Introduction: IoT Notifier Using ESP-12E

About: Electrical Engineer and a Maker from India. Engineering is fun once you start applying it!

Stuck at home away from your loved one? During this difficult time, this fun little project will definitely try to bring a smile to your faces.

In this Instructable, I will show you how to display notifications from your mobile phone in the form of animations on the Notifier.

Let's get started!


ESP12E WiFi Module x1

WS2812B LEDs x27

AMS1117 3.3V Voltage Regulator x1

10k SMD (0805) Resistor x4

100nF SMD (0805) Resistor x1

NodeMCU for programming ESP12E

Step 1: The Plan

The plan is to use IFTTT (If This Then That) to scan for particular events happening on the mobile phone which then triggers a web request. Dweet is used to publish data from the IFTTT and then get the same data using ESP12E.

When I started with the project the idea was to make a notifier that lets me know if there is a message, call, etc. from a particular person. But then I realized that much more can be done using IFTTT. So, I decided to add notifications like low battery, button widget and Twitter. You can add more events from IFTTT.

Step 2: How Does It Work?

IF an event (message, low battery, call, etc.) occurs, THEN a web request is made to Dweet and "posts" the data in the form of JSON.

For example, if the battery drops below 15%, an event is triggered which makes a web request to This adds "Noti":"batt" to the JSON code. Noti is the 'key' and batt is its 'value'.


ESP12E then connects to Dweet and "gets" the published data using and parses the above JSON to check the value of "Noti". Every event is assigned a different value and this is how ESP12E knows which event has been triggered.

The ESP-12E then displays the animation continuously until you press a button at the back.

Step 3: Setting Up IFTTT and Dweet

Setting up Dweet:

  • You just need to think a name for thing.
  • To check whether it is available, type
  • If you get a response as shown in the figure, then it is available.

Setting up an IFTTT Applet:

  • Visit IFTTT and create an account
  • Click on "Explore" and then "Make your own Applets from scratch"
  • Click on "This" and choose "Android Battery" from the list
  • Choose trigger - "Battery drops below 15%"
  • Click on "That" and choose "Webhooks" from the list
  • Choose action - "Make a web request"
  • URL -
  • Method - POST
  • Content type - text/plain
  • Click on "Create Action"

Download the IFTTT Android/iOS app and log into your account. The app will automatically ask you to allow access to various services depending on the applets created. Else, you have to give permissions manually.

In the app, go to Settings>Sync options and enable "Run Location, Android Battery and WiFi connections faster".

Similarly, you make many applets. Just change the URL portion which is in bold

Android Battery - batt

Twitter - twitter

Button - button

Step 4: PCB Designing

You can use any software you like for designing PCBs. I am using EasyEDA as it is suitable for newbies like me. I have attached the schematic. Click here to download the Gerber files for the PCB.

Make sure that there is no ground plane below the WiFi antennae of the ESP-12E module.

For programming purposes, pads are provided for TX, RX, RST, D3 and GND.

Once you have completed designing the PCB, get it fabricated from the manufacturer of your choice. I chose JLCPCB because of its quick service.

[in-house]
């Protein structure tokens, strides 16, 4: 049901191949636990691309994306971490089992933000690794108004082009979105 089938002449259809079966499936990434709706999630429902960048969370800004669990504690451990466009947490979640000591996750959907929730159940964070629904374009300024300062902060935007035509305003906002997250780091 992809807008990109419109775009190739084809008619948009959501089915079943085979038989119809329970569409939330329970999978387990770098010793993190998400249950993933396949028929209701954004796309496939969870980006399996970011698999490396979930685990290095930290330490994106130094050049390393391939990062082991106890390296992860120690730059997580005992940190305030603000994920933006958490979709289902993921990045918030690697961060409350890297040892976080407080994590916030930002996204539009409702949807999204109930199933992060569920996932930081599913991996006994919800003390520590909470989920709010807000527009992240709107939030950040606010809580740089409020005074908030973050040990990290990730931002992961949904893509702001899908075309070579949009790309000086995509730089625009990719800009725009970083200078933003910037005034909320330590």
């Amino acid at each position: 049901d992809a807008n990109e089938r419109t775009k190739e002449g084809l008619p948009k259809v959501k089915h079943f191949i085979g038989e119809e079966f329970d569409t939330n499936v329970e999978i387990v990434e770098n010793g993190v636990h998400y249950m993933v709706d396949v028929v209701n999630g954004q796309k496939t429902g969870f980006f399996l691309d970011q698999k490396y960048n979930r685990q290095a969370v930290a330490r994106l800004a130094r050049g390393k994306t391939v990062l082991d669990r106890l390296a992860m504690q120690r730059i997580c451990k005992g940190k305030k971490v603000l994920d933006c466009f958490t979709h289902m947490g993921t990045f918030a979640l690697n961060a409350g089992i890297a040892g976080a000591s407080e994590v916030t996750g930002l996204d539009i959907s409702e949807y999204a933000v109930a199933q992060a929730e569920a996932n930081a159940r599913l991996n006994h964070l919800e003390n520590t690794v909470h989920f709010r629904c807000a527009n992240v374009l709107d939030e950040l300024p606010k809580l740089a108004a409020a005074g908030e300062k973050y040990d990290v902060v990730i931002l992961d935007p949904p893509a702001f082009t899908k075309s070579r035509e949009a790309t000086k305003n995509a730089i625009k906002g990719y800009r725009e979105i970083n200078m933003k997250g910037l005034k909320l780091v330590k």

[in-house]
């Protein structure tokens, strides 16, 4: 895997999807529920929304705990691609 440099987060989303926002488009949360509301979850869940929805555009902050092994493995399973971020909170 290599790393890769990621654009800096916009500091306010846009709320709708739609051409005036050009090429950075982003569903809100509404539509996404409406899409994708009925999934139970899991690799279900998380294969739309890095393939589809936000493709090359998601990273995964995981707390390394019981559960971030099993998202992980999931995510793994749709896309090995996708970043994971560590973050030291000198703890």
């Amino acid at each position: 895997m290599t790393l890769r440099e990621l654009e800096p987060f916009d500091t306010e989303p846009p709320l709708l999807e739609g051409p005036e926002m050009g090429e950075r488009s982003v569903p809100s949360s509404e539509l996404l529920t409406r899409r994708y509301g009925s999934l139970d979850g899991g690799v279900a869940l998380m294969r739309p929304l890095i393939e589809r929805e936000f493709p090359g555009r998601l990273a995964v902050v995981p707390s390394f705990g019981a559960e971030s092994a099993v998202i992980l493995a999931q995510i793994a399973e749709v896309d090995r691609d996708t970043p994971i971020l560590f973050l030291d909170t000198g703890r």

I soldered the 27 LEDs using the reflow soldering using cloth iron. I had to hand solder the ESP-12E module as well as some other SMD components on the backside of the board.

Mistakes which I did:

  1. I didn't check the schematic and so missed a GND connection to an LED. I had to scrape off the solder mask over the ground plan and bridge the solder joint.
  2. I didn't add a 100nF capacitor at the output of the voltage regulator. ESP-12E draws more current when it is connecting to WiFi. In the absence of the capacitor, the voltage drops just enough to reset ESP-12E.

Don't worry! I have uploaded the rectified files for PCB.

Step 5: Time for Coding

There are several ways by which ESP-12E can be programmed. You can read about it here. I will be using NodeMCU to program it and that is why I had made pads for RX, TX, RST, D3 and GND. Make sure that the board is powered ON (by 5V) so that 3.3V is available for ESP-12E. Do the connections to the NodeMCU as labeled on the board. Connect EN (Enable) pin of the NodeMCU to GND. This disables the module on NodeMCU so that the module on our board can be programmed. Connect NodeMCU to your computer and open the .ino file attached here.

Before you upload, make the following changes:

  1. Enter your WiFi SSID
  2. Enter your WiFi password
  3. Enter your unique dweet 'thing' name.

Install the ArduinoJson and FastLED libraries from the library manager.

Note: Choose a lower version (5.13.5) while installing ArduinoJson.

Select Board>NodeMCU 1.0 and hit Upload!

Step 6: 3D Printing

Nothing fancy here. Just a simple stand with the body in the shape of a heart.

The stand contains a channel from where the USB cable travels from base to the board. I have designed the main body such that it is a friction fit.

I am still trying to improve the design. I will update the files once I am done with it.

Step 7: Enjoy!

Plug it in a mobile charger and never miss a notification!

Thank you for sticking to the end. Hope you all love this project and learned something new today. Let me know if you make one for yourself. Subscribe to my YouTube channel for more such projects. Thank you once again!

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